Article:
The present invention relates to a solid tissue impedance estimating method, a cardiac output calculating method, a pulmonary artery wedge pressure calculating method, a cardiac output monitoring device, a cardiac output monitoring system, a pulmonary artery wedge pressure monitoring device and a pulmonary artery wedge pressure monitoring system.
  • [0003]
    This application is based on Japanese Patent Application No. 2006-333691, the content of which is incorporated herein by reference.
  • [0004]
    2. Description of Related Art
  • [0005]
    If changes in cardiac function can be continuously monitored in patients with heart failure who are implanted with devices such as implantable defibrillator or cardiac resynchronization device, it becomes possible to (1) adjust therapy in response to each patient's condition, and (2) detect cardiac deterioration earlier and initiate therapy sooner. As a result, patient prognosis or quality of life (QOL) indicators such as duration of hospital stay, etc. can be improved. For this reason, cardiac function monitors that can be incorporated into implantable devices are necessary from a clinical viewpoint.
  • [0006]
    Measuring and evaluating both cardiac output and pulmonary artery wedge pressure are generally known as necessary techniques for evaluating cardiac function. Examples of conventional techniques for measuring or estimating cardiac output include those disclosed in the Publications of U.S. Pat. No. 4,450,527, U.S. Pat. No. 5,417,717, U.S. Pat. No. 5,058,583 and U.S. Pat. No. 6,438,408. Examples of conventional techniques for estimating pulmonary artery wedge pressure or the degree of pulmonary congestion include those disclosed in the Publications of U.S. Pat. No. 6,473,640, U.S. Pat. No. 6,595,927, and U.S. Pat. No. 6,829,503.
  • [0007]
    The method disclosed in the Publication of U.S. Pat. No. 4,450,527 measures the impedance between electrodes placed on the body surface. As a result, electrode position and electrode impedance can vary due to body movement or perspiration, so that an accurate estimate of cardiac output is not possible. Moreover, since it is not realistic to attach electrodes on the body surface for an extended period of time, this method is not suitable for long-term monitoring.
  • [0008]
    The methods disclosed in the Publications of U.S. Pat. No. 5,417,717 and U.S. Pat. No. 5,058,583 estimate cardiac output from changes in right ventricular volume using an electrode placed within the right ventricle. However, the accuracy of these estimates has not been proven. The method in the Publication U.S. Pat. No. 6,438,408 estimates cardiac output from changes in left ventricular volume using an electrode inserted within the left ventricle. However, since the electrode remains within the patient's left ventricle for a long time, problems such as thrombosis and infection occur. Accordingly, it is difficult to put this method to practical use.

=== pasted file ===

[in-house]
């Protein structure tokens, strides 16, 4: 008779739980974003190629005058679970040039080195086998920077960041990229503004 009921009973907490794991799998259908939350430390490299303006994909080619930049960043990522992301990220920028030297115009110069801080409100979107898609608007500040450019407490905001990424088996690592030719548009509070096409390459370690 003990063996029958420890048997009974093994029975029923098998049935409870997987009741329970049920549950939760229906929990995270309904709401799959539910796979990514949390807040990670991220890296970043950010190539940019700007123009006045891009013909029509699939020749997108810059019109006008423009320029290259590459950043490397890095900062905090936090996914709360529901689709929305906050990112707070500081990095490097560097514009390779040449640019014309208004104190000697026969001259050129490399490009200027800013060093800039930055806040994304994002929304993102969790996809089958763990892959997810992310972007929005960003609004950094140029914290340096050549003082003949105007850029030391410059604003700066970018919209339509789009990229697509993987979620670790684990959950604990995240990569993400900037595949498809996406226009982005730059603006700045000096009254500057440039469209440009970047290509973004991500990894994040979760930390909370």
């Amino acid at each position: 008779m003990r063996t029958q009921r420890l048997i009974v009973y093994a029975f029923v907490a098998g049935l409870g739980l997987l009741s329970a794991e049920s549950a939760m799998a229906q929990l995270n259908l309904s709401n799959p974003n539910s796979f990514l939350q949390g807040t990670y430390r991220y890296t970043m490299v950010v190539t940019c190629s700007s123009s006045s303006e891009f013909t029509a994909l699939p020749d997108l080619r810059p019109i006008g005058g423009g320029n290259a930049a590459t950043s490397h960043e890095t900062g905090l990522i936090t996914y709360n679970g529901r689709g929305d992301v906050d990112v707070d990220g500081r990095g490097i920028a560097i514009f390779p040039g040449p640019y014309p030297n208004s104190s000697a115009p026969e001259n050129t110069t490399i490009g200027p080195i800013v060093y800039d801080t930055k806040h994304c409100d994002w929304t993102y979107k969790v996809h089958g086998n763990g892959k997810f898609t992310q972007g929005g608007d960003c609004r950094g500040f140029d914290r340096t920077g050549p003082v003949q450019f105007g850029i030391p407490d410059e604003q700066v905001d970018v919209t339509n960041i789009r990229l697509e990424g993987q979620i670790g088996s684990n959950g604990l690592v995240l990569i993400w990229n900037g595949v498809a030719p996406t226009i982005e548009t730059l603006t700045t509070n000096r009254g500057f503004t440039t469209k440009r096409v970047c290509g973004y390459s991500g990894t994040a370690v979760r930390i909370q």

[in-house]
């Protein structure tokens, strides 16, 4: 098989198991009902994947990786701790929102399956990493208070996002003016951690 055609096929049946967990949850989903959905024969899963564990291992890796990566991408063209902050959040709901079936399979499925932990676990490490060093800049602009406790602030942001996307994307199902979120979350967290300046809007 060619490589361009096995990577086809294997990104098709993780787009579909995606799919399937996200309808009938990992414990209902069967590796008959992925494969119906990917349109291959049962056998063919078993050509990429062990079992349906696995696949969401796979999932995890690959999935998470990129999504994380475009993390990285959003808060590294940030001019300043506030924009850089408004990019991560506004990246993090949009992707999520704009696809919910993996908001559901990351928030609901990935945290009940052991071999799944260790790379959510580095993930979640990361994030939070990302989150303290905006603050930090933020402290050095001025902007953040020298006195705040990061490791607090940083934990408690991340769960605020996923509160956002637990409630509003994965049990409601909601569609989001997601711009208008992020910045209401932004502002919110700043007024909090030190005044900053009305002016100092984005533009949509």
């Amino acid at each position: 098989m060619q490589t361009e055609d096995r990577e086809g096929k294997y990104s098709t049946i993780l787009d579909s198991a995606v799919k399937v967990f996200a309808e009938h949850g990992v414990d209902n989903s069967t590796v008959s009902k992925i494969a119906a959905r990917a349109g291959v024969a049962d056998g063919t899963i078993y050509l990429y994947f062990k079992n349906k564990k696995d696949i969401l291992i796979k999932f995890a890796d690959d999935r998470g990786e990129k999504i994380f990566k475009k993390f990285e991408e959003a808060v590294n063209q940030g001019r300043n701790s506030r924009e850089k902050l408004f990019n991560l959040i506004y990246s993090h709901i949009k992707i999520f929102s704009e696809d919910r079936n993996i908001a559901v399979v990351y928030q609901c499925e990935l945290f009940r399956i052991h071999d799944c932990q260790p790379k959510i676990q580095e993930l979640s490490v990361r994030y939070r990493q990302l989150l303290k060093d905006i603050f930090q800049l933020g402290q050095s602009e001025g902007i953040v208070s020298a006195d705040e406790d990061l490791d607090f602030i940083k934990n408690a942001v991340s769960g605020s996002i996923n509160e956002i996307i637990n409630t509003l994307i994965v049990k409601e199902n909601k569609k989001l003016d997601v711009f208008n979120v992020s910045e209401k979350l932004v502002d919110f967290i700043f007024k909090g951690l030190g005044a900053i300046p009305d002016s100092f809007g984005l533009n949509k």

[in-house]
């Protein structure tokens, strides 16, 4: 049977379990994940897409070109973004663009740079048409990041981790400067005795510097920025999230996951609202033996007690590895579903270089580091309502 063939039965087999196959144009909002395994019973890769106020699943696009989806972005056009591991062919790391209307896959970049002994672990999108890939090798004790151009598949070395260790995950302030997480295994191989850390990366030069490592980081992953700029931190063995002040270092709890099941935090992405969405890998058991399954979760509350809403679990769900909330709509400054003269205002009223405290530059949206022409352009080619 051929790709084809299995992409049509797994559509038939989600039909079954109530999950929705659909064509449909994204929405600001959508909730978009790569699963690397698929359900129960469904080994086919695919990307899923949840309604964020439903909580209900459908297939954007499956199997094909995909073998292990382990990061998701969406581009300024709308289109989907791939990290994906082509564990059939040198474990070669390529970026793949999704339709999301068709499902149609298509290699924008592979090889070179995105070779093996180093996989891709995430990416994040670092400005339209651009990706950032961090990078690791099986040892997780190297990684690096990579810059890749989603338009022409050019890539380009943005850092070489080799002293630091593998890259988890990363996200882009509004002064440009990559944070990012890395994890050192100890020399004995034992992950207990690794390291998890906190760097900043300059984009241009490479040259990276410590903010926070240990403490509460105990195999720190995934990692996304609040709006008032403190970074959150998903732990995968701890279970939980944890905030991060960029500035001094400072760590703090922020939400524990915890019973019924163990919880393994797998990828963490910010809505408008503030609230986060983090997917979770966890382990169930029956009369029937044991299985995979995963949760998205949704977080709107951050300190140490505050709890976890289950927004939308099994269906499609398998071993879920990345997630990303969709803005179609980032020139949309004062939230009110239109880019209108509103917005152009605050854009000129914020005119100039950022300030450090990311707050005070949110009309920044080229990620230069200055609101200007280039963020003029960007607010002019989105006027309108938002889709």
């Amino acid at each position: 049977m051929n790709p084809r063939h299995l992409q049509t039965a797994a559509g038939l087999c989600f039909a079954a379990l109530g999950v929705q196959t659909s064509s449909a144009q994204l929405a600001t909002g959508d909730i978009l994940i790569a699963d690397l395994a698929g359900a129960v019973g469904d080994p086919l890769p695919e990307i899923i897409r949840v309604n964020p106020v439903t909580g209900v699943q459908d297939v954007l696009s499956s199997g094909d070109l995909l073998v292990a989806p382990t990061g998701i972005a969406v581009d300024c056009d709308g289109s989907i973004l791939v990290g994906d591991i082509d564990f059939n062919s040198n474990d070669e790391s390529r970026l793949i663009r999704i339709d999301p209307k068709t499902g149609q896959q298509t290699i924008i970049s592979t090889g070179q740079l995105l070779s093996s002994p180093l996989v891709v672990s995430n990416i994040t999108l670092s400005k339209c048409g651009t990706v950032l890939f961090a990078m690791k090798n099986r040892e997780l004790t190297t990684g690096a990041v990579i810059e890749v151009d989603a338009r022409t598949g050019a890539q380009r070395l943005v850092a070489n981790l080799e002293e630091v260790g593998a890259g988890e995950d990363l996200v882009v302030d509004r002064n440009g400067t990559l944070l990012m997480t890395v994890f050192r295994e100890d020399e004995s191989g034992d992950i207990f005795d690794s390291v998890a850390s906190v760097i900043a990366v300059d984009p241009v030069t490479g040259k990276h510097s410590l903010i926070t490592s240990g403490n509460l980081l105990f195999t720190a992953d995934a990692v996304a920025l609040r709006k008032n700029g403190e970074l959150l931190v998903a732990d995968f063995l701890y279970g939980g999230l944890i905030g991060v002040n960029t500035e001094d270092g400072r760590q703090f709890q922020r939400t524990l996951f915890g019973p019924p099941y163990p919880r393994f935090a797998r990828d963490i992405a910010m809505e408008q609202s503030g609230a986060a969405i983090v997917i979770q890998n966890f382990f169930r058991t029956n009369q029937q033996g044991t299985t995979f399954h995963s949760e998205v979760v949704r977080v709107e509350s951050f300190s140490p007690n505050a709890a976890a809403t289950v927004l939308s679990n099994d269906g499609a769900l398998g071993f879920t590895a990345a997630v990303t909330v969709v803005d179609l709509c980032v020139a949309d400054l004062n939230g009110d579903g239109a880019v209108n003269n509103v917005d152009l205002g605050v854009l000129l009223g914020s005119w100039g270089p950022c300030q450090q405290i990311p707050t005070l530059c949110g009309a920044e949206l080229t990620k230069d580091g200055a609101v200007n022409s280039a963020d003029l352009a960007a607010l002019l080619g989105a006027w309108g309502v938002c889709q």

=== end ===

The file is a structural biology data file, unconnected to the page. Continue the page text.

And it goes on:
• [0009]
    The methods disclosed in the Publications of U.S. Pat. No. 6,473,640 and U.S. Pat. No. 6,595,927 measure the time-averaged impedance between a can electrode implanted in the thoracic wall and a lead in the right ventricle or the right atrium, to estimate the degree of pulmonary congestion. Accordingly, changes in the right ventricular or right atrial volume are partially included in the signals. As a result, if there is a dilatation of the right ventricular volume, this can be misinterpreted as pulmonary congestion, even when no pulmonary congestion is present, i.e., even when there is no abnormality in the pulmonary artery wedge pressure.
  • [0010]
    The method disclosed in the Publication of U.S. Pat. No. 6,829,503 estimates the degree of pulmonary congestion by measuring the time-averaged impedance of the lungs, using a can electrode embedded in the thoracic wall. In this method, the pulmonary circulatory blood volume is estimated from the time-averaged pulmonary impedance signal, and the degree of pulmonary congestion is estimated. However, theoretically, pulmonary artery wedge pressure or the degree of pulmonary congestion is determined not only by the pulmonary circulatory blood volume but also by the cardiac output. For example, it is known that the pulmonary artery wedge pressure increases when the cardiac output becomes lower, even if the pulmonary circulatory blood volume is the same. The method disclosed in the Publication of U.S. Pat. No. 6,829,503 does not take changes in cardiac output into account, so that the estimate of the degree of pulmonary congestion is not accurate.
  • [0011]
    Further, in each of the cases of the Publications of U.S. Pat. No. 6,473,640, U.S. Pat. No. 6,595,927, and U.S. Pat. No. 6,829,503, it is not possible to estimate the values of pulmonary artery wedge pressure.